NEW YORK (WABC) -- 7 On Your Side Investigators found disturbing new information about the horrific and deadly bus crash that happened Monday in Queens.
Our exclusive report found the charter company that operates the bus that blew through an intersection and crashed into an MTA bus, killing three people, has been previously cited for violations.
NTSB investigators said the bus was going an estimated 60 miles per hour at the time of the crash.
The driver of that charter bus was among those killed. He had been fired by the MTA two years ago after he was busted for drunken driving. Now, the crash is raising new questions about the safety of charter buses.
Even before a driver for the Dahlia bus company slammed into an MTA bus, Dahlia was on the Federal Transportation Department's radar. They had been flagged for "unsafe driving" with 11 violations.
But there are other bus companies operating daily in Manhattan with far worse safety records. Near the top of that list, Yep Tour Buses. They roll in and out of Chinatown every day. Their passengers unaware of the more than 200 safety violations that have raised not one, not two but three red flags for the Massachusetts-based company.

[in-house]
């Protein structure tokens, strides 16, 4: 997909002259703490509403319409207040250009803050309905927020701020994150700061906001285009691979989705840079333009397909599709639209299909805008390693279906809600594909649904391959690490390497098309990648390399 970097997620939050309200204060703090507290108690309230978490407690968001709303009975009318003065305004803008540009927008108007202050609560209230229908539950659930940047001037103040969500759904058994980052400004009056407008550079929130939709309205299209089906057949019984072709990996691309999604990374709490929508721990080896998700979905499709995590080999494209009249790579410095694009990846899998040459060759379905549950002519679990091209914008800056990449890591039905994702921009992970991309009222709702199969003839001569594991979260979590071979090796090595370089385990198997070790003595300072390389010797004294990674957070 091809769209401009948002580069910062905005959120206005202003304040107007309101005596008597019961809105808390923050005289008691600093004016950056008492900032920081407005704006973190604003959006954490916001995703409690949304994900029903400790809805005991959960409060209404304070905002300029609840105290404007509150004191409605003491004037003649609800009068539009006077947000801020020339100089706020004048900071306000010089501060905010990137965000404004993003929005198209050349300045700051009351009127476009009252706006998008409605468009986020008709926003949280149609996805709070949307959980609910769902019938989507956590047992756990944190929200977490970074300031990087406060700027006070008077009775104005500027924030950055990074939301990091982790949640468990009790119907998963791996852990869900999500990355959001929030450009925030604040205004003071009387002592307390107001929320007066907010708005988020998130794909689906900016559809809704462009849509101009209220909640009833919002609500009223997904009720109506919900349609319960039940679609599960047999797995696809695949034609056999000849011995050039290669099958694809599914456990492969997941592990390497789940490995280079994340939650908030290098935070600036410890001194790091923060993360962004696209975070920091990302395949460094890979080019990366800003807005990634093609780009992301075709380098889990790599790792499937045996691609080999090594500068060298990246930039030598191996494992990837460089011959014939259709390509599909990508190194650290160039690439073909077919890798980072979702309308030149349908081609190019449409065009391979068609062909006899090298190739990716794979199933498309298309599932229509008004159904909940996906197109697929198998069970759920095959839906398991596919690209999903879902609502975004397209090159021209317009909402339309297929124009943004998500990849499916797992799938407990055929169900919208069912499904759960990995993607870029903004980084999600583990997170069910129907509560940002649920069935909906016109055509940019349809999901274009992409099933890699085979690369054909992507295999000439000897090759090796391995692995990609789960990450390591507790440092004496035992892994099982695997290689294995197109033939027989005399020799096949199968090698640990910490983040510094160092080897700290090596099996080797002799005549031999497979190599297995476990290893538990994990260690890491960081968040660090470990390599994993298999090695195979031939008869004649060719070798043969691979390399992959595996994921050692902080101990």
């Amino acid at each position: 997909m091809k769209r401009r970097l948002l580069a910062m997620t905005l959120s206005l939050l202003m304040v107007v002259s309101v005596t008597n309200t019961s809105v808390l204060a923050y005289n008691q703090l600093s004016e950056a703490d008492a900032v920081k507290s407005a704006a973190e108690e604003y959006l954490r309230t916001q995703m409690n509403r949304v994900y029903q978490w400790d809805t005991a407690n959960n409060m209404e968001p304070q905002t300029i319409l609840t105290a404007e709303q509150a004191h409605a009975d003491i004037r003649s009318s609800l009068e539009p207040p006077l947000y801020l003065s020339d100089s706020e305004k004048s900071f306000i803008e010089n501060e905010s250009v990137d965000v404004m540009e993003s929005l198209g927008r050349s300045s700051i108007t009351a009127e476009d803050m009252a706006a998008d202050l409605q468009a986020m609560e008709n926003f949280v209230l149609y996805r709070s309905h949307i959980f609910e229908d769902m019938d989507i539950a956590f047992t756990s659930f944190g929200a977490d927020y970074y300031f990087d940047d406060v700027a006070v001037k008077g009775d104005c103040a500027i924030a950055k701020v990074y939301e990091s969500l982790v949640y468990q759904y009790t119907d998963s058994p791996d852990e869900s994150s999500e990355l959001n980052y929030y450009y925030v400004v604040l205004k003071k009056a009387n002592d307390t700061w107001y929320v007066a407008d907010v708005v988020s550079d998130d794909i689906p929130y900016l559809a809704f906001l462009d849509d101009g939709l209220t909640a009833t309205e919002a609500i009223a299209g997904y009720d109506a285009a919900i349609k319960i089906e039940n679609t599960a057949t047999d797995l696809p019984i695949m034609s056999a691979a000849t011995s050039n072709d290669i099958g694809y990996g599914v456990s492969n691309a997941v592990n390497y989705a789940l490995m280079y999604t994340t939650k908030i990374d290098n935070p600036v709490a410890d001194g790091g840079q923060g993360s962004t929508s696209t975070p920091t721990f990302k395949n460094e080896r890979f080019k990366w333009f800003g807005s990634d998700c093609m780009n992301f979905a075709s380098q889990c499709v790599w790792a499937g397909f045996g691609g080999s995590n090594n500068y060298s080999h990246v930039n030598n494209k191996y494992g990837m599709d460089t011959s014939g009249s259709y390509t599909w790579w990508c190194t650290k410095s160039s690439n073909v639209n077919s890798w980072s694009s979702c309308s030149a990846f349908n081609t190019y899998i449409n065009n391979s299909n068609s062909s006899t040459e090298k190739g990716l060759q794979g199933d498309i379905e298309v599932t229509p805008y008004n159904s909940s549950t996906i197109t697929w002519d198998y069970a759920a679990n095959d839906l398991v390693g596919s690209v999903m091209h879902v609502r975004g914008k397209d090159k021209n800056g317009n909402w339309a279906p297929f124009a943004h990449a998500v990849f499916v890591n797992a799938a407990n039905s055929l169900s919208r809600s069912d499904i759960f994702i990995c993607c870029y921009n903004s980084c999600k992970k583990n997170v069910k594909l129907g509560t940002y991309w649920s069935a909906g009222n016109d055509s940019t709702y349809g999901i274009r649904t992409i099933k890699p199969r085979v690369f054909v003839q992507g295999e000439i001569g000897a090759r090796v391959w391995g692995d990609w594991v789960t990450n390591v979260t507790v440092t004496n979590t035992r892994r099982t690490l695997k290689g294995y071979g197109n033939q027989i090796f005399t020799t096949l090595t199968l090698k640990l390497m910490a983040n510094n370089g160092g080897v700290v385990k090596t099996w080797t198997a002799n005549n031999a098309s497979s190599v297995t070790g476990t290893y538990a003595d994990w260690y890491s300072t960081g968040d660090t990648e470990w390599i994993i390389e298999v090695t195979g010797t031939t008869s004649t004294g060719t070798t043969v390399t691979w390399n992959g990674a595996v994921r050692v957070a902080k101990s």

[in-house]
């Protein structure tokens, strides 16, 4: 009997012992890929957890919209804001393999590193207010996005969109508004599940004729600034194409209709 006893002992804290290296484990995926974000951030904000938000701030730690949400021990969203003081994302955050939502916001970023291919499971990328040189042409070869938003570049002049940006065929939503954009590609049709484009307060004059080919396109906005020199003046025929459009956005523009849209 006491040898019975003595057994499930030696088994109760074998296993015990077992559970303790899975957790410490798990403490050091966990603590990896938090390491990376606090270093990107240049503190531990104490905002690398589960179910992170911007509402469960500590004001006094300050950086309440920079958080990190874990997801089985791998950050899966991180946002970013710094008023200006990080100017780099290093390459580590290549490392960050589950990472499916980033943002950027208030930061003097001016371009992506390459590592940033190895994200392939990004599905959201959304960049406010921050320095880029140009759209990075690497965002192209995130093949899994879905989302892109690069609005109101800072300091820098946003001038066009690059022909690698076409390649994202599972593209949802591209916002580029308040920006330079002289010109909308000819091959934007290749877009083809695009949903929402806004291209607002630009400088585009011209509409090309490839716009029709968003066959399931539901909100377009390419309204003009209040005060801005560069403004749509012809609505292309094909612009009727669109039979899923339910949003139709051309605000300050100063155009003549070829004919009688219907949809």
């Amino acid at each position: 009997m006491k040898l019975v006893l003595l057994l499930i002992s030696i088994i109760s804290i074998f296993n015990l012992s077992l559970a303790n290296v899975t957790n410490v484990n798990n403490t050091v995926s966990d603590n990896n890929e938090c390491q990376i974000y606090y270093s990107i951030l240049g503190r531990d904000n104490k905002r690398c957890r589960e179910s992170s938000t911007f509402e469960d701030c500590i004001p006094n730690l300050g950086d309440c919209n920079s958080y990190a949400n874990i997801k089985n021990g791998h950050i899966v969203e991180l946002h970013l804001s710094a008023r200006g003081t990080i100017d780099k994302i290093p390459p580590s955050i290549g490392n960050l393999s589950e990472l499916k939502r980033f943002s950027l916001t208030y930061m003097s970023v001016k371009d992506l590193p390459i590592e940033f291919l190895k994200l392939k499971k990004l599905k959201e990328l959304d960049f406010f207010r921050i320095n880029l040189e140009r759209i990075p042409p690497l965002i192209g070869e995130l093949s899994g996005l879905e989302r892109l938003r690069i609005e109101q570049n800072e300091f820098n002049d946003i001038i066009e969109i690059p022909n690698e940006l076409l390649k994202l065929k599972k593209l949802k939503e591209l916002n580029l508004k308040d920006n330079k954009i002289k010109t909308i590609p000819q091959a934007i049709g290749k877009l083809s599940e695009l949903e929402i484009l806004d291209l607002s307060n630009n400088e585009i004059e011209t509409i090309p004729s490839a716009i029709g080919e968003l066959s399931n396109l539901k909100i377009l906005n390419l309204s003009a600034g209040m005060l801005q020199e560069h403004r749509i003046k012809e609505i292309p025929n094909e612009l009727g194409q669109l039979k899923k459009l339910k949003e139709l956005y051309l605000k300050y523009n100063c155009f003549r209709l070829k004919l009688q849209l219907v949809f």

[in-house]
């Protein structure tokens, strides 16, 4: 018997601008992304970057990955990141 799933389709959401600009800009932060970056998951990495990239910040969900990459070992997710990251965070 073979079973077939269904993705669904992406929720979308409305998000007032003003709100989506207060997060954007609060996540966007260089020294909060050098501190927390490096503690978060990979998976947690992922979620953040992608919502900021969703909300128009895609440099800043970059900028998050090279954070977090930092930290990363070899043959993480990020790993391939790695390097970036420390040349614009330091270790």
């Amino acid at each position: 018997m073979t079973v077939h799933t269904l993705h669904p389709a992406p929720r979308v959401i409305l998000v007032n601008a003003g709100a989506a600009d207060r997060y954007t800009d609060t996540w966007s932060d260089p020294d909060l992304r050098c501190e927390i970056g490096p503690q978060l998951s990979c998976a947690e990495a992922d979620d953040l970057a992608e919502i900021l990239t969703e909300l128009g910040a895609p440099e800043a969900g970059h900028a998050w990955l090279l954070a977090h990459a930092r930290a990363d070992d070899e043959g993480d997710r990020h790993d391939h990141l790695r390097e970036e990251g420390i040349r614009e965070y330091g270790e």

"No I had no idea," said Joyce, a passenger.
Among the 212 Federal Motor Carrier Safety violations, YEP's Bus drivers have been caught speeding 21 times, and six of their drivers have been cited for working excessive hours which could cause fatigue and two drivers were operating without the required commercial driver's license.
"If you have 212 violations in 24 months for 10 buses that's a significant problem," commercial motor vehicle expert Scott L. Turner said.
YEP's fleet of 10 buses is operating under a "conditional" safety rating, meaning they are subject to more inspections by the transportation department. Still, YEP has a recent history of crashes, including one two years ago in Philadelphia when a YEP bus struck and killed a man crossing the street. The driver kept going.
In 2015, a YEP bus caught fire in South Carolina, the ensuing panic caused injury to four passengers.
"We've been doing better and better," a YEP Buses manager said.
The manager for YEP buses in Chinatown, says they have corrected their violations and are working to make the operation safer.
"We have training for NY drivers and we do have another training for the Philadelphia drivers and that's once a month," he said.
It's not just unsafe driving that worry inspectors but the condition of the buses which in the last two years have been taken out of service for having defective or no emergency exits, defective windshield wipers, and broken lights:
"I wouldn't let my family get on that bus...knowing what I know as a commercial vehicle expert," Turner said.
The Yep bus company finally responded in an email, claiming that a recent audit shows that the company had only one reportable accident last year. They say that is well-below the national average.
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